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Feel-good ‘Kinky Boots’ is a step in the ‘Billy Elliot’ direction

Stark Sands (left) Billy Porter star 'Kinky Boots' Bank AmericTheatre. | Sean Williams

Stark Sands (left) and Billy Porter star in "Kinky Boots" at the Bank of America Theatre. | Sean Williams

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‘KINKY BOOTS’

RECOMMENDED

When: Through Nov. 4

Where: Bank of America Theatre, 18 W. Monroe, Chicago

Tickets: $33-$100

Info: (800) 775-2000; www.BroadwayInChicago.com

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Updated: November 27, 2012 10:34AM



Forget about the red licorice and Milk Duds. The lobby of Broadway’s Al Hirschfeld Theatre, where “Kinky Boots” is set to open in April, might very well have to be retrofitted to make room for a shoe concession — a little boutique where men, women and “those who have yet to decide” can do some serious shopping for 2½-foot tall, shiny patent leather boots perched on heavily reinforced stiletto heels.

While no one would mistake this new musical as groundbreaking in any way, it is an ideally crafted, altogether feel-good show — something of a “La Cage aux Folles” for the recession-plagued, anti-bullying, “it will get better” generation. And its solid if predictable storytelling (Harvey Fierstein’s take on the popular little British film comedy of 2005), its accomplished and varied score (an impressive first Broadway effort by Cyndi Lauper, that petite paragon of pop, who has penned several numbers that are sure to become keepers), its conveyor belt-smooth flow (courtesy of director-choreographer Jerry Mitchell), and its strong, winningly genuine cast, all conjoin to make it an engaging entertainment.

“Kinky Boots” is no “Billy Elliot,” but it certainly follows in the tradition of that show as it spins a story of solid British working-class types opening themselves up to something just a little bit outside their traditional comfort zone, and thriving on the change of heart that comes with it.

It is set primarily in the brick-walled, Victorian-era shoe factory of Price & Son in Northampton, England, where five generations of Prices have crafted solidly made brogues, and where in recent years sales have slumped to crisis levels, and nine out of 10 similar factories have closed. Only the innovators have survived.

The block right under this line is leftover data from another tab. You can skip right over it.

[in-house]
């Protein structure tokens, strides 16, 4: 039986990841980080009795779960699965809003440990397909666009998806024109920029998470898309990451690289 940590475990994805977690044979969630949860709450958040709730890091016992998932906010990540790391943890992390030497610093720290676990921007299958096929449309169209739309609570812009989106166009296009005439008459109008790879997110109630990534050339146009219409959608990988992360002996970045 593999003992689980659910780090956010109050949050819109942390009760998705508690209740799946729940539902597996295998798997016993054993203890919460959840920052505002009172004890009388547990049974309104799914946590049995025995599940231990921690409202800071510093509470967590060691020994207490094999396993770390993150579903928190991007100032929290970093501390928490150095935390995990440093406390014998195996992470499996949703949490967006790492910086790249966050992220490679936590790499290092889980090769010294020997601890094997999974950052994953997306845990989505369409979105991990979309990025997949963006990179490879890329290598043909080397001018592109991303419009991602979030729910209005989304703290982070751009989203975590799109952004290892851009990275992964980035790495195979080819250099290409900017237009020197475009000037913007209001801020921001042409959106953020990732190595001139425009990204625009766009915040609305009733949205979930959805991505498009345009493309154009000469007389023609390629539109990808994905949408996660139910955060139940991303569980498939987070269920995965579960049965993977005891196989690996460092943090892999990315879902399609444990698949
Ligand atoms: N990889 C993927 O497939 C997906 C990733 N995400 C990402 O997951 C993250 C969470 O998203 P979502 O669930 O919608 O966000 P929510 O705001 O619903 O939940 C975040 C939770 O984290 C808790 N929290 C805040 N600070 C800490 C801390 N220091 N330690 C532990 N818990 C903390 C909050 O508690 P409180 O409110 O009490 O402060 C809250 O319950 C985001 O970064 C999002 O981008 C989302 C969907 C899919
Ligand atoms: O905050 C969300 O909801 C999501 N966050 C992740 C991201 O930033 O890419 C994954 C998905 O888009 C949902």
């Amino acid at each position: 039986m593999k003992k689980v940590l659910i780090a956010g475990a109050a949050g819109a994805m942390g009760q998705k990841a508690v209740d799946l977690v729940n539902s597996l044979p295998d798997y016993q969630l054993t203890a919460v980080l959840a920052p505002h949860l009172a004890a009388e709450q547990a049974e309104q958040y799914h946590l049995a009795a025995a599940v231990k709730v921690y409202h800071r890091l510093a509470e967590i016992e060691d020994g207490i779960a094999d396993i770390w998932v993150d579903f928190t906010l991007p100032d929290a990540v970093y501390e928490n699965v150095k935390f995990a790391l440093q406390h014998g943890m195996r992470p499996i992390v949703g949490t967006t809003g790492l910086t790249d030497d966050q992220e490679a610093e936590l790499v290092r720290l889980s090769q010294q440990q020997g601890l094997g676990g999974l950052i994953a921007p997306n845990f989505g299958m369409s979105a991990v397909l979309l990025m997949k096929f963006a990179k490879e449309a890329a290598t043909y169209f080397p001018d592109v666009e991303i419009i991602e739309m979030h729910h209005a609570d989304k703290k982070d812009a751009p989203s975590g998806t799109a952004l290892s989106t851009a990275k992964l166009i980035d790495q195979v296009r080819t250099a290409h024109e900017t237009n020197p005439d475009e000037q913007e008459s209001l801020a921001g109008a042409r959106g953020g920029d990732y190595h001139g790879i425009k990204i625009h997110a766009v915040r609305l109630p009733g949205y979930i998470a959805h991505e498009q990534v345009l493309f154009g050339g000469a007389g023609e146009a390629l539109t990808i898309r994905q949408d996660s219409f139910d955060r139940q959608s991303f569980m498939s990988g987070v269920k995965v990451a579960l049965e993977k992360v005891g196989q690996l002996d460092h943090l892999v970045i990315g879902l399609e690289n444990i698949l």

Charlie Price (graceful, earnest, full-voiced Stark Sands) has already made a shaky break with the family business, heading to London with his upwardly mobile fiancee to work in real estate marketing. But then, unexpectedly, his dad dies, and he heads home to find all the factory workers he grew up with faced with unemployment.

Goaded on by one of them — Lauren (Annaleigh Ashford), the feisty girl who thinks he’s a bit of a twit, but also could easily fall for him — he determines to rescue the business. And his earlier chance encounter in London with Lola proves crucial.

Charlie, who tried to rescue Lola during a mugging, didn’t realize “she” was a drag queen rather than a woman in distress. But ultimately (though not before plenty of rejection and pain), she turns out to be the key to the transformation of the shoe line, as well as to the attitudes towards “difference” of everyone involved. Before it’s all over, both Charlie and Lola (aka Simon) also find a certain peace in themselves despite never having achieved acceptance from their dads.

Lauper’s score, with its conversational lyrics and music that deftly reflects the characters and situations (the ideal arrangements and orchestrations are by Stephen Oremus), features several big production numbers, with “Sex Is in the Heel” kickstarting the first act after some “La Cage”-like retreads of drag numbers, and the brilliantly choreographed “Everybody Say Yeah” supplying a terrific first act finale. Not surprisingly, Lauper is at her very best when writing songs she could have sung herself — particularly “The History of Wrong Guys,” with which the utterly winning and easily funny Ashford easily stops the show. (It’s a classic.)

The show’s second act, which features everything from a playfully staged boxing match between Lola and Don (beefy, lovable Daniel Stewart Sherman), to a confessional aria for Charlie (“The Soul of a Man”), to the story’s heartbreaking penultimate number, “Hold Me in Your Heart” (performed beautifully by Porter), moves toward a big runway finale (“Raise You Up/Just Be”).

Invariably you can see where every moment in the show but one (I won’t disclose it here) is headed well before it happens. The preaching about women being more satisfied by drag queens can grow tiresome. And adding some sort of solidarity number for the workers wouldn’t be a bad idea. Nor would making Charlie’s fiancee, Nicola (Celina Carvajal), a bit more two-dimensional.

But the show — with a superbly handsome set by David Rockwell, lighting by Kenneth Posner and costumes by Gregg Barnes — is in very solid shape. And there is little chance of it breaking a heel on the way to New York.



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